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Archive: March 2020

Coronavirus and the NTM Patient

Posted on March 30, 2020   |   
Author: Gretchen   |   
0 Comments   |   
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Do you find yourself living in great fear since the outbreak of the corona virus?

Fear can paralyze us and create anxiety when we feel out of control. But we can also find an opportunity to practice letting go of the control we think we have. Awareness of our limits in the here and now is the antidote. I believe that we must accept the things we cannot change. And, we must change the things we can. For example, infection-control procedures in your home, getting involved in diversional activities, helping others, if possible, instead of focusing on all the media and news.

Ask yourself what is of utmost importance at this moment in time, and then prioritize the tasks.

Below are several suggestions to assist you throughout this challenging time:

  • Take one day at a time. If you haven’t been doing airway clearance/diaphragmatic breathing exercise, this might be the time to consider it, if advised by a healthcare provider. I have taken out my flute and am playing it twice a day. I also do basic yoga poses. Walking is a nice way to get exercise, so long as you do not come in contact with others. Practice meditation, mindfulness. Below are links to a few apps/devices that you may find useful during this time.
  • Get up and get dressed as you were going out.
  • Communicate to family and friends how very important it is to you that they work with you to stay well and keep you well; enlist their support. Try to reduce your exposure to the virus-explain your risk to family and friends. Explain to them that there is no cure at the present moment and it can be very dangerous to those with underlying lung conditions like NTM.  We must be hyper vigilant since the symptoms may not show up for days after exposure to the coronavirus; it can live on surfaces for hours. Younger people are now getting sick with the coronavirus; it just does not impact people with lung disorders and the elderly.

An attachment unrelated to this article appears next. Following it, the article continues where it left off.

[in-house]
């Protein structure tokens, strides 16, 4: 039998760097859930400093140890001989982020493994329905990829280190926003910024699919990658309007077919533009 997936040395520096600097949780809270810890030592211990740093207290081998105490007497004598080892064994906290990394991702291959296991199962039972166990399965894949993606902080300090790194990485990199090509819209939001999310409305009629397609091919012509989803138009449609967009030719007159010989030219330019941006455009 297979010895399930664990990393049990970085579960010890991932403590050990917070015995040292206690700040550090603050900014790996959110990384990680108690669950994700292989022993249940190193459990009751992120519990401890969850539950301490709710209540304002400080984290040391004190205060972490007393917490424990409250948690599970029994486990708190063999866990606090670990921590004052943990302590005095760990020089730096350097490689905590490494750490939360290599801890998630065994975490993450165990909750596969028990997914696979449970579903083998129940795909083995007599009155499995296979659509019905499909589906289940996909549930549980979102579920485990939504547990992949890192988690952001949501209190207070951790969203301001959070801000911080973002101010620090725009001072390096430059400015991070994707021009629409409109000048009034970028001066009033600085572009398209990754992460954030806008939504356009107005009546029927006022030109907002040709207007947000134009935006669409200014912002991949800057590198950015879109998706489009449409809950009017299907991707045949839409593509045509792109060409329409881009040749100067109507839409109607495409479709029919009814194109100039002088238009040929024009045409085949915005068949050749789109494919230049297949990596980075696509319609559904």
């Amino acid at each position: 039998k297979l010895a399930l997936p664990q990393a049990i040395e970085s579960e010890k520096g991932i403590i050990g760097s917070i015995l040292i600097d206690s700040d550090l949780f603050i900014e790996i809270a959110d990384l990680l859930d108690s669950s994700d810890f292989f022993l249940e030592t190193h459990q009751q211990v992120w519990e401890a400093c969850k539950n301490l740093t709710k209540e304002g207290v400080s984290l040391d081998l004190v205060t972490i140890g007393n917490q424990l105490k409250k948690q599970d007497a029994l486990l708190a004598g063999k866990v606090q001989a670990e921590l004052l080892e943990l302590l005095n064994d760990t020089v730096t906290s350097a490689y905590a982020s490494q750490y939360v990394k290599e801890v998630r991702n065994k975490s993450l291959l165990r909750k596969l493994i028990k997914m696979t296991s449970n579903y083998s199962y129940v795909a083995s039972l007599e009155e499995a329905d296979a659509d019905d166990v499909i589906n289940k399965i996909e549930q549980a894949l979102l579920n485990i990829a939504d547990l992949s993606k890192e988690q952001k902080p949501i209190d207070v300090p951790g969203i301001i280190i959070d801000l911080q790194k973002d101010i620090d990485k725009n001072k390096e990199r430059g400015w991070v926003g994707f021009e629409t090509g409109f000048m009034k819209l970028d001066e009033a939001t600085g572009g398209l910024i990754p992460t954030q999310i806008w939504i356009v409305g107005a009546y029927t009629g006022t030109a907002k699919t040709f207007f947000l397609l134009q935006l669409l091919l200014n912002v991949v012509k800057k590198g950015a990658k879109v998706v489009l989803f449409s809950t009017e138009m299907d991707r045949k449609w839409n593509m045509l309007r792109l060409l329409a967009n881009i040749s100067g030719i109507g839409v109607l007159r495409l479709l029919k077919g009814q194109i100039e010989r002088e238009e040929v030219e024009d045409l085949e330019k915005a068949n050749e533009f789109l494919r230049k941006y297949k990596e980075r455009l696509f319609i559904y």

• Speak openly and honestly with family about caregiving scenarios and detailed plans in the event that you or one of your family members or you becomes infected. Designate a room for the sick person.
  • Do not touch eyes, ears, nose, and mouth.
  • In public — if you must go out to a store, bring your own hand sanitizer. Purell in a dispenser is no good if the store doesn’t have a box of tissues next to it to push the pump with. Touching the top of the Clorox disinfecting wipes is not good either. Carry tissues with you and use a tissue to open the container. The virus can live for several hours on most surfaces.
  • Pubic bathrooms — Do not touch a public soap dispenser without a tissue or piece of toilet paper. Use a paper towel or piece of toilet paper to flush the toilet, to turn off water, and to get paper towels from the dispenser.
  • Home bathroom — Use your own hand towel in the bathroom as you would if family members were sick with the flu.
  • Home kitchen — Have your own kitchen towel to touch appliances such as the sink, microwave, oven, or refrigerator that other family members use, especially if other family members are still going out to work and or to the grocery or drug store. Be mindful of family community condiments, such as salt/pepper shakers, ketchup. Also, kitchen drawer knobs, light switch, etc.
  • Home doorknobs — Use a paper towel, towel, or Clorox-type disinfecting wipe, Sani-wipes to open them.
  • Clean all other possible contact surface areas regularly.
  • Bedroom — if your husband/wife/significant other is still going to work, ask your partner to wash and sanitize hands and change clothing upon coming home. You may even want to suggest that he/her take a shower upon arriving home from work. Wash clothes in hot water immediately if possible.
  • Order supplies — If possible, consider having on hand a 90-day supply of meds, such as nebulizers, nebulizer tubing, masks, .3%normal saline, alcohol wipes, thermometer, oximeter, mucinex, Tylenol.

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Categories: Awareness